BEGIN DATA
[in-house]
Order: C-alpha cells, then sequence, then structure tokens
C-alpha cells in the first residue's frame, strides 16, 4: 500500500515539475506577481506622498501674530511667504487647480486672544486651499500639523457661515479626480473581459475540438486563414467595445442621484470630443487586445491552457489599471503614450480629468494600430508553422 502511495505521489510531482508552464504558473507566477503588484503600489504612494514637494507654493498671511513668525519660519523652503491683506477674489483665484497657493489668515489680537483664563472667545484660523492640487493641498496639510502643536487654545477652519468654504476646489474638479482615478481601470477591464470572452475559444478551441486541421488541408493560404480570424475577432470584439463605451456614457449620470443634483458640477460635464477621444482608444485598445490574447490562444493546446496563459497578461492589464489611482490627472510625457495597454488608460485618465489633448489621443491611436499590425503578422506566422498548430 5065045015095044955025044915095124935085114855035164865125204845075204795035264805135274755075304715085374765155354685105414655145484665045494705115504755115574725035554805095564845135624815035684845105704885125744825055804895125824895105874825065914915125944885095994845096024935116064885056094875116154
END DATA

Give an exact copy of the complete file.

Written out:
[in-house]
Order: C-alpha cells, then sequence, then structure tokens
C-alpha cells in the first residue's frame, strides 16, 4: 500500500515539475506577481506622498501674530511667504487647480486672544486651499500639523457661515479626480473581459475540438486563414467595445442621484470630443487586445491552457489599471503614450480629468494600430508553422 502511495505521489510531482508552464504558473507566477503588484503600489504612494514637494507654493498671511513668525519660519523652503491683506477674489483665484497657493489668515489680537483664563472667545484660523492640487493641498496639510502643536487654545477652519468654504476646489474638479482615478481601470477591464470572452475559444478551441486541421488541408493560404480570424475577432470584439463605451456614457449620470443634483458640477460635464477621444482608444485598445490574447490562444493546446496563459497578461492589464489611482490627472510625457495597454488608460485618465489633448489621443491611436499590425503578422506566422498548430 5065045015095044955025044915095124935085114855035164865125204845075204795035264805135274755075304715085374765155354685105414655145484665045494705115504755115574725035554805095564845135624815035684845105704885125744825055804895125824895105874825065914915125944885095994845096024935116064885056094875116154